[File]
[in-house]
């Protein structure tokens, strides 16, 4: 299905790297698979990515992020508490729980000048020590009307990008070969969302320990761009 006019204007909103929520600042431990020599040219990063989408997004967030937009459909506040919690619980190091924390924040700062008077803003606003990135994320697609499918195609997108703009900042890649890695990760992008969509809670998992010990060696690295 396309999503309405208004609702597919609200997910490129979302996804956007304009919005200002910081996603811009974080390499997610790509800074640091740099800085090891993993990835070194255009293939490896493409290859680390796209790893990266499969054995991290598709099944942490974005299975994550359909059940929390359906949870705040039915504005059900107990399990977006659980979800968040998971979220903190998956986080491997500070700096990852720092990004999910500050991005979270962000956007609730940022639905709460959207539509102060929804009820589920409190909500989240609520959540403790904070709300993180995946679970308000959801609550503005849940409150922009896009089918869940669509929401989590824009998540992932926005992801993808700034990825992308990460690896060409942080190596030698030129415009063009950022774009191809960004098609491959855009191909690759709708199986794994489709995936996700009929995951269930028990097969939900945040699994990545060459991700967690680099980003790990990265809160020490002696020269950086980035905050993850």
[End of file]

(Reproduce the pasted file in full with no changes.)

[in-house]
């Protein structure tokens, strides 16, 4: 299905790297698979990515992020508490729980000048020590009307990008070969969302320990761009 006019204007909103929520600042431990020599040219990063989408997004967030937009459909506040919690619980190091924390924040700062008077803003606003990135994320697609499918195609997108703009900042890649890695990760992008969509809670998992010990060696690295 396309999503309405208004609702597919609200997910490129979302996804956007304009919005200002910081996603811009974080390499997610790509800074640091740099800085090891993993990835070194255009293939490896493409290859680390796209790893990266499969054995991290598709099944942490974005299975994550359909059940929390359906949870705040039915504005059900107990399990977006659980979800968040998971979220903190998956986080491997500070700096990852720092990004999910500050991005979270962000956007609730940022639905709460959207539509102060929804009820589920409190909500989240609520959540403790904070709300993180995946679970308000959801609550503005849940409150922009896009089918869940669509929401989590824009998540992932926005992801993808700034990825992308990460690896060409942080190596030698030129415009063009950022774009191809960004098609491959855009191909690759709708199986794994489709995936996700009929995951269930028990097969939900945040699994990545060459991700967690680099980003790990990265809160020490002696020269950086980035905050993850």